“While the severity of current culture climate may be debated, its decline cannot. If left unchecked, a declining culture can only generate a worsening level of surface force readiness.”

Even stretched as it has been, the Navy meets fewer than half the deployments requested by combatant commanders, Richardson said.

“The hard part is that the demand is not going to go away,” Cordle said. “But I’m not convinced that the Navy would be as averse to someone saying we can’t do something as we sort of assume,” he said.

“The signal is out there now that that’s an acceptable path, but it was an expectation — spoken or unspoken — that was there in the past.”

On the other hand, wars and battles have been won by people taking on an impossible situation and making the best of it, he said. “So you have to be careful not to squash that initiative and that warfighting.”

Changing attitudes One way forward would be to begin rewarding officers for prudent decisions in putting the brakes on deployments of ill-prepared surface ships, said Bryan Clark, a senior fellow with the Center for Strategic and Budgetary Assessments in Washington, D.C., and a former strategic planner for the Navy.

“Right now what happens is decisions on whether to say no to a particular deployment generally rise all the way to the level of the chief of naval operations,” Clark said.

“Because people don’t want to go and tell CNO, hey, I can’t do this, below that level the can-do attitude sort of persists,” he said.

Such decisions should perhaps be pushed down to the fleet-forces command level where an officer has enough seniority to be able to stand up and say no but is still close enough to a readiness problem to directly understand it, he said.

Today’s admirals are generally removed from the realities of ship conditions as compared to previous generations, said Capt. Michael Junge, a military professor at the U.S. Naval War College.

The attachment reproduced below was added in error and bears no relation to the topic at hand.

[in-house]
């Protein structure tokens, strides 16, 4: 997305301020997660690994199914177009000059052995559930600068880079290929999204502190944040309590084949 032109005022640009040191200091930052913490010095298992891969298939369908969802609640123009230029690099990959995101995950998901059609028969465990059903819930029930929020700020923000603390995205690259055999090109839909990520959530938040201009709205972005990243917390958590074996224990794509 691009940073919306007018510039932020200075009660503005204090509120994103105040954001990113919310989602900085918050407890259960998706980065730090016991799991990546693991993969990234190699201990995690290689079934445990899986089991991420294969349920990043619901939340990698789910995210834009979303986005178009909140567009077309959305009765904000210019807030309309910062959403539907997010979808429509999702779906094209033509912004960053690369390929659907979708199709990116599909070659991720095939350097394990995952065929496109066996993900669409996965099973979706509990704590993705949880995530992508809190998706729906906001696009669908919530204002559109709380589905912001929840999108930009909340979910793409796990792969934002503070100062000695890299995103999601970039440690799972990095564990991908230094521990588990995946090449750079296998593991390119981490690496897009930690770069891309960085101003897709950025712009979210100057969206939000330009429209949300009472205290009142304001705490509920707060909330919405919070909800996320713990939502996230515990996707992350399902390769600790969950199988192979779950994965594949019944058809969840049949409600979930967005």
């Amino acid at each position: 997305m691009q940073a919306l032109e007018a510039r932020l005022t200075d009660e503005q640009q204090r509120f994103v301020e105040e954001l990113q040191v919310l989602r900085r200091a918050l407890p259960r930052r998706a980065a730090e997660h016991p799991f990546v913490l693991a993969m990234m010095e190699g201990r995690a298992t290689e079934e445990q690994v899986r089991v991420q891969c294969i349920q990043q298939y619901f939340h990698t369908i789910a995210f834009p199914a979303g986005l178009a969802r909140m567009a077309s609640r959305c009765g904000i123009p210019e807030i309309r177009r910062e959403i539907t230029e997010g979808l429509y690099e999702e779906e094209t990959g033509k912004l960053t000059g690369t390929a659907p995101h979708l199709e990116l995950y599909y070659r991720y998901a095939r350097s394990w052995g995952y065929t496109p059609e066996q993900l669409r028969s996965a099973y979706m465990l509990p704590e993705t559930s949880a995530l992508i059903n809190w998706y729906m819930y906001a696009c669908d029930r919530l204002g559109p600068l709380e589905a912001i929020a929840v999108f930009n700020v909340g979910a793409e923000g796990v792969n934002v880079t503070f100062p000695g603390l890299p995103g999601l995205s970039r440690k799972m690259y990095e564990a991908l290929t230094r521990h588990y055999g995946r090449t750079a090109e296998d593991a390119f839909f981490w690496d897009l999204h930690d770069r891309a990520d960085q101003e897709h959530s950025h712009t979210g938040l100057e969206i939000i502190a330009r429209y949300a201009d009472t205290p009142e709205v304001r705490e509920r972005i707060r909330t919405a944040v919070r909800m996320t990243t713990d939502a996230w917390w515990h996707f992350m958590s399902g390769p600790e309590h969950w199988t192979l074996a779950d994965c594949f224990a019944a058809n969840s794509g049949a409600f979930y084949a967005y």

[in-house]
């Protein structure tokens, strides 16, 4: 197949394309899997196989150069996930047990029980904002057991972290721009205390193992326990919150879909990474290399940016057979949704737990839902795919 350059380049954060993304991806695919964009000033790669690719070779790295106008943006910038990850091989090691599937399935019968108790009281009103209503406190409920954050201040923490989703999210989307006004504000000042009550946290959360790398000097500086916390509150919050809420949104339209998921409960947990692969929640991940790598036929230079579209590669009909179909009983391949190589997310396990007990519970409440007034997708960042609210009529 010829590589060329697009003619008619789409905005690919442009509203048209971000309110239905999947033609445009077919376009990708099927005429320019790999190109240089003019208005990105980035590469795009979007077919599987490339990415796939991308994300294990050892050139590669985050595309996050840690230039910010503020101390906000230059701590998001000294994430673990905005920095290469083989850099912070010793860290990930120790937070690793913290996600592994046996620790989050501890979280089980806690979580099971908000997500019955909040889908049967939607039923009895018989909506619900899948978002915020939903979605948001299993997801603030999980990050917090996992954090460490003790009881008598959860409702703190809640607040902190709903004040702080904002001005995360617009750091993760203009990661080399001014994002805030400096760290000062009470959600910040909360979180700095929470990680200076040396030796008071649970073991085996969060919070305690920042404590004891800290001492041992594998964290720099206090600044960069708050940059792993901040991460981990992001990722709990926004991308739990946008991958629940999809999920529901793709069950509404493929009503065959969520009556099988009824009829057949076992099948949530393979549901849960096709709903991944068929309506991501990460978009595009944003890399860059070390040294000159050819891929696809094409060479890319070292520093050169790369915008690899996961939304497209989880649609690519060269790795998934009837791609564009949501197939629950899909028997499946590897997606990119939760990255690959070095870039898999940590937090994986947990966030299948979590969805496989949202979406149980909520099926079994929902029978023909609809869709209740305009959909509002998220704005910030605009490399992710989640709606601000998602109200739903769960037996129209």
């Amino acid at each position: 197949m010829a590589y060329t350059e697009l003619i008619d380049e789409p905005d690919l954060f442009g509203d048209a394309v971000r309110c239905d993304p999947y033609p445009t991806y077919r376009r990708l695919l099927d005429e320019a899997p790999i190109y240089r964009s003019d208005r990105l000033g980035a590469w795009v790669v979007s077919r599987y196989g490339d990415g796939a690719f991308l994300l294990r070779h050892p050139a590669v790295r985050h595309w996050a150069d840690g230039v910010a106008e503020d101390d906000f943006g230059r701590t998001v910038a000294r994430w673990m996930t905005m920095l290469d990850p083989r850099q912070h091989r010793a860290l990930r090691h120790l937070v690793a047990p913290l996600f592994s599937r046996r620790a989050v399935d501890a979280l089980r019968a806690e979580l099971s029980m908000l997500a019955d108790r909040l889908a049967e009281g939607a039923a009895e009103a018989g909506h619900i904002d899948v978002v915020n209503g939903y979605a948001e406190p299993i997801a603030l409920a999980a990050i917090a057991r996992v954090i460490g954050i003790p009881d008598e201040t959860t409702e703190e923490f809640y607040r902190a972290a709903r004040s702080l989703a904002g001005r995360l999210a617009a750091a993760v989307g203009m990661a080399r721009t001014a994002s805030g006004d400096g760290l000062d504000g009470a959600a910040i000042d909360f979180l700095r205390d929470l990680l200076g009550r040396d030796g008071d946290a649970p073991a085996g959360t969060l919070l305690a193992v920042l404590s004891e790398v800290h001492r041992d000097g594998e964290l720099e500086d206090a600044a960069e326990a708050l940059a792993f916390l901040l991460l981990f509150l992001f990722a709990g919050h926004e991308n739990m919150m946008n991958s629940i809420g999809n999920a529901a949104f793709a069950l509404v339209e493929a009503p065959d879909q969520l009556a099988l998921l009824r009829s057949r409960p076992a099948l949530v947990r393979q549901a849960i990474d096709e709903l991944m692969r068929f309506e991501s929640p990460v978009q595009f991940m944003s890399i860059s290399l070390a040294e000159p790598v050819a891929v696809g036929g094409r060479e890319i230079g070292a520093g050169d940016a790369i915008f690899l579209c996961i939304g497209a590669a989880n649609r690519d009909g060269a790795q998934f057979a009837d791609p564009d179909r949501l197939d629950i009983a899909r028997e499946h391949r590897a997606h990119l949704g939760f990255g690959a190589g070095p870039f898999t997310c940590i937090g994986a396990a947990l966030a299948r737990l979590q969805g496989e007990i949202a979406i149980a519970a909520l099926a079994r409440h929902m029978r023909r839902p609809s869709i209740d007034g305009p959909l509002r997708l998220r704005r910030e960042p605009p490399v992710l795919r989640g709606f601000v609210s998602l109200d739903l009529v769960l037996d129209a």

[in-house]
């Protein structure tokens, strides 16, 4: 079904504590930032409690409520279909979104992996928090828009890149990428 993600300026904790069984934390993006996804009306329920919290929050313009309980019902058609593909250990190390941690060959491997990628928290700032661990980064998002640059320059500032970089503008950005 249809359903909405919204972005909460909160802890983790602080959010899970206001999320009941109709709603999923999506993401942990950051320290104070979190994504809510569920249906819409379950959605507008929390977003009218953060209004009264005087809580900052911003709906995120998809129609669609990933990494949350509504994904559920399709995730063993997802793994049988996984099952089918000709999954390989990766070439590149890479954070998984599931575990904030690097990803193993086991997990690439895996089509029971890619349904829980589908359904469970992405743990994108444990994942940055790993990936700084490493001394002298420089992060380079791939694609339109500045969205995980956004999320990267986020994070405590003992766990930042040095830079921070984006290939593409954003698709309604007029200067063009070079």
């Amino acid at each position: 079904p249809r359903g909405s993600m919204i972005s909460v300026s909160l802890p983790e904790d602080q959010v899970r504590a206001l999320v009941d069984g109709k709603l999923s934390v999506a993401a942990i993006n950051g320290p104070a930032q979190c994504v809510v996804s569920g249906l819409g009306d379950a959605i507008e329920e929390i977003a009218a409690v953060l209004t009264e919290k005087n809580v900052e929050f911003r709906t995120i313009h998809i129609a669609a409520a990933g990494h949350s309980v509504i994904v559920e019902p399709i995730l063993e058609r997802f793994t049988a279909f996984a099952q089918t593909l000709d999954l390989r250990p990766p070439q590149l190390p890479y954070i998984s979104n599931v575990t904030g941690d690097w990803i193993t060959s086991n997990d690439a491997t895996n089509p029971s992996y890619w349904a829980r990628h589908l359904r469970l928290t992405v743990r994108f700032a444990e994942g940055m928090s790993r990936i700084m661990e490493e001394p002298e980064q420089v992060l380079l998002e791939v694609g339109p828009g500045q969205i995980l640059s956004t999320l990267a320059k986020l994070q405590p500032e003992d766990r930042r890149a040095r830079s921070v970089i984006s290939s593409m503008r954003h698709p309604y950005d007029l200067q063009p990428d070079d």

“Once upon a time flag officers, even fleet commanders and CNOs, spent time underway traveling from place to place,” he said. Now they spend more time, especially at the three- and four-star level, in private jets and talking to large groups from a dais, he said.

“Too many of them think the Navy is what they experienced as they moved up the ranks,” he said.

The Navy’s comprehensive review does not directly address the issue of the motivations by officers to garner promotions and protect careers through overzealous can-do actions. It instead emphasizes the need to recognize crew fatigue, recommending implementation of a management plan that “considers human factors and delineates operational restrictions to include ‘Go-No-Go’ criteria for hours on task, and task limitations.”

It also recommends the establishment of a near-miss reporting system across the surface fleet, which had already been implemented in September for the Pacific Fleet with the goal of creating a “culture of critical self-assessment.”

Some observers think the Navy faces an uphill battle in changing attitudes around the reporting of near-misses with ships and other close calls, such as groundings.

“I think every surface officer has a collection of close calls where it very easily could have been them on the Fitzgerald or the McCain getting t-boned by a big merchant ship,” said Steven Stashwick, a lieutenant commander in the Navy Reserve who spent a decade as a surface warfare officer before leaving active duty in 2015

“Everyone has those stories, but they aren’t discussed,” he said. “That can contribute to an artificial sense of what the fleet’s overall proficiency really is because you don’t know about the near-misses.”